Thai Massage FAQ
Traditionally Thai Massage is always done on the floor, but elements of the practice are being effectively adapted by practitioners more accustomed to working on tables or beds. However, many of the advanced movements and stretches can only be done safely and effectively on the floor.
2) What should I wear?
Comfortable, loose-fitting Yoga or athletic clothes are best to accommodate the twisting and stretching movements in the session. A pair of loose Thai fishermen's pants and a shirt are also provided for you here.
3) How long are the sessions?
Traditionally, authentic Thai Massage treatments are at least one and a half hour long, sometimes lasting for several hours.
4) Why are the sessions so long?
Since the main objective is energy balancing, the physical moves become part of a deeper, more meditative spiral of healing that feels increasingly good and getting better as time goes by, resulting in a profoundly deep and integrated sense of physical, mental and spiritual well-being for both giver and receiver.
5) What are the benefits to the receiver?
Stress relief, revitalization and a euphoric feeling of overall wellbeing are the words most often used by guests to describe the benefits of their treatment. Physiologically, the body gets re-aligned in a way that increases flexibility and circulation. More subtle harmonizing of energies result in the overall integration of body, mind and soul. We get to remember how good it can feel to be in our bodies.
6) Is it safe for old people, children, injured or sick people?
Since the work is tailor made for each individual in each different treatment session, it can be done safely, with certain modifications to accommodate contra-indications as needed with all the above-mentioned types of person with remarkable results.
7) How often should someone receive a session?
Initially, I recommend a 2 hour session every 2 weeks, then monthly once the body becomes more flexible. More than a month apart is too long.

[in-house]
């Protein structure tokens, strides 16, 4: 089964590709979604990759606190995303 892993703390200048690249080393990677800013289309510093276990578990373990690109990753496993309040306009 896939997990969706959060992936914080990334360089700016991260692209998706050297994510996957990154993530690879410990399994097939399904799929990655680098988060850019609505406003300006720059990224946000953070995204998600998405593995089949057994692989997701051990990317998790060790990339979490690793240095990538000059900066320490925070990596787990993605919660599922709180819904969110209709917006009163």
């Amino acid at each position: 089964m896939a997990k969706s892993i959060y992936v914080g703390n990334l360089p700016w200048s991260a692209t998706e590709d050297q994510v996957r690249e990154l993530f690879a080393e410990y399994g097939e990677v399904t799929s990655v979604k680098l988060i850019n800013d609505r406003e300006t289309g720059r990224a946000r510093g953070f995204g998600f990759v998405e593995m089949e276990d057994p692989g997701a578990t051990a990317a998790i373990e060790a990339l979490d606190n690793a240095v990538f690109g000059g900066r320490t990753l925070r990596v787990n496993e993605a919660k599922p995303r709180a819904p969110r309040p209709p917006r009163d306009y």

8) Is it OK to eat before/after the session?
In order to have more energy in the body available for the Work and since an important part of the treatment may involve pressing points around the abdomen, it is better not to eat for at least 1 hour before the session.
To allow the process to continue, as it does, after the practitioner ends the actual session, it is better not to eat, bathe or do strenuous exercise for at least an hour afterwards. Drinking copious amounts of warm water or hot tea is highly beneficial and necessary to flush out toxins that may have been released during the treatment.
9) Where did it originate?
It is said to have originated in India. Some say it grew out of the ancient healing systems practiced in South India in the region now known as Kerala. Later, after becoming a part of ancient Ayurveda, existed in the North of India (now Nepal)
At the time of the Enlightenment of the Buddha. The physician Chivaka Komarapatr, a private doctor of the Buddha along with herbal and other remedies to treat ailments and conditions amongst the monks that were traveling with the Buddha, spreading Buddhism and these medicinal techniques all over Southeast Asia. He is also a founder and Father Doctor of Traditional Medicine in Thailand. Learn More